Maintaining fiber optics and optical transceivers means keeping them clean and in good condition, but also leaving them alone as much as possible. Because performing maintenance work on fiber optic systems comes with so many risks and can introduce contaminants, it’s best to avoid it if possible. If you do need to perform any maintenance or repairs, be sure to clean the equipment carefully before placing it back in service.

How to Ensure Reliability When Installing
One of the best ways to keep your fiber optics in good condition is to install them in a way that keeps them reliable. When burying the cable plant, bury it deep enough to reduce the chance of it from being dug up. If it is exposed, put it in the innerduct or conduit.

The Fiber Optic Association (FOA) offers some tips for ensuring cables are installed properly and in a way that won’t lead to damage — these include:

  • Follow guidelines for pulling tension and bend radius.
  • Avoid bundling patch cords too tightly.
  • Avoid letting long cables hang on connectors.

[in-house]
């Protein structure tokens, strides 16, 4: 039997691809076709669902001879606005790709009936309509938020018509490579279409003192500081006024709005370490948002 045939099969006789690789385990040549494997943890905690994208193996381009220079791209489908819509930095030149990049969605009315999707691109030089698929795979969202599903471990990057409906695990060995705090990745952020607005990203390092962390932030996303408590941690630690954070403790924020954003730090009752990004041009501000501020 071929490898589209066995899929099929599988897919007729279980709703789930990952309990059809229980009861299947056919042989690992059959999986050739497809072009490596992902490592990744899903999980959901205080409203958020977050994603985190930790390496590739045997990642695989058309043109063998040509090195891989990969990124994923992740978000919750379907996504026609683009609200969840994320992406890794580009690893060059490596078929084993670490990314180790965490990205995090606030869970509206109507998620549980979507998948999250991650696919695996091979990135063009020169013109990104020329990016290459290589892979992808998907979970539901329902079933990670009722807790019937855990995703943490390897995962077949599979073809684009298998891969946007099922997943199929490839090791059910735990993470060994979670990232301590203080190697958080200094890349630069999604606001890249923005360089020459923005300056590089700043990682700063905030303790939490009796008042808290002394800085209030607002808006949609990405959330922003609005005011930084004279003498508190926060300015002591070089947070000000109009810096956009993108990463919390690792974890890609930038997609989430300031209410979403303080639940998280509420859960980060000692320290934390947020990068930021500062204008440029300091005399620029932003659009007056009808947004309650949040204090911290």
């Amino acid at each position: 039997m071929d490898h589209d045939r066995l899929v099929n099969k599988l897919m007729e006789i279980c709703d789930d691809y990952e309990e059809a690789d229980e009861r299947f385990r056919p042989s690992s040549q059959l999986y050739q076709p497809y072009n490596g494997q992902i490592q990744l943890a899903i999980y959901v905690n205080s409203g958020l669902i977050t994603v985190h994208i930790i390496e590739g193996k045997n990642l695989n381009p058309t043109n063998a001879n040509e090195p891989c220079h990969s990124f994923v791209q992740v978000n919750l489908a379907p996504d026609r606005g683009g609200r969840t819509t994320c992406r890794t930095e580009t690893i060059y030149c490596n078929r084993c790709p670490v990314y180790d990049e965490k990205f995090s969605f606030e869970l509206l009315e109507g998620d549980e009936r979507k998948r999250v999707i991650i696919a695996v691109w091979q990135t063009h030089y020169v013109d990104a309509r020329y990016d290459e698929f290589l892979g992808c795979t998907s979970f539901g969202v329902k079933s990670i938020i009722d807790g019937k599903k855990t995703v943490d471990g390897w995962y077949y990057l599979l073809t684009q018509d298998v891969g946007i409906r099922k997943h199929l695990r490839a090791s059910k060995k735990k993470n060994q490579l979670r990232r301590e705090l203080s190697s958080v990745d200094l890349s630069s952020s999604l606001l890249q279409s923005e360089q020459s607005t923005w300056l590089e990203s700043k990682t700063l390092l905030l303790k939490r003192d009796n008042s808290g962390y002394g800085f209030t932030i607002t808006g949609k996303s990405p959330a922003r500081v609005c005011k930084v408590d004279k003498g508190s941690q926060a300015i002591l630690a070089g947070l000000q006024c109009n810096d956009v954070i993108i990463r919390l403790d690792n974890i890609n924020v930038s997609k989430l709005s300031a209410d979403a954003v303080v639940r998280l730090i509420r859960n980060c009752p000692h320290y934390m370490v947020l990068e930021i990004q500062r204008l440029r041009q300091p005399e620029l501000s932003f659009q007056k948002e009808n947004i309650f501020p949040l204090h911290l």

• Check fibers in splice closures to make sure they aren’t stressed.
  • Support vertical cables about every meter.
  • Only use operating cables in environments within their specifications.
  • Ensure all cables meet their loss budgets.

    Directly after installing regular fiber, you can use a high-resolution optical time-domain reflectometer (OTDR) to reveal signs of stress. For bend-insensitive fiber, conduct a thorough physical inspection.

When installing a fiber system, carefully inspect and clean every connector, adapter and transceiver port. Clean them multiple times until you are sure any contamination is removed. Make sure you keep protective caps on every connector, adapter and port to prevent further accumulation of dirt and other contaminants, as well as physical damage.

Be sure to use patch panels and racks with lockable doors. This helps keep dirt out and prevents unauthorized personnel from messing with the equipment.

Problems That May Necessitate Cleaning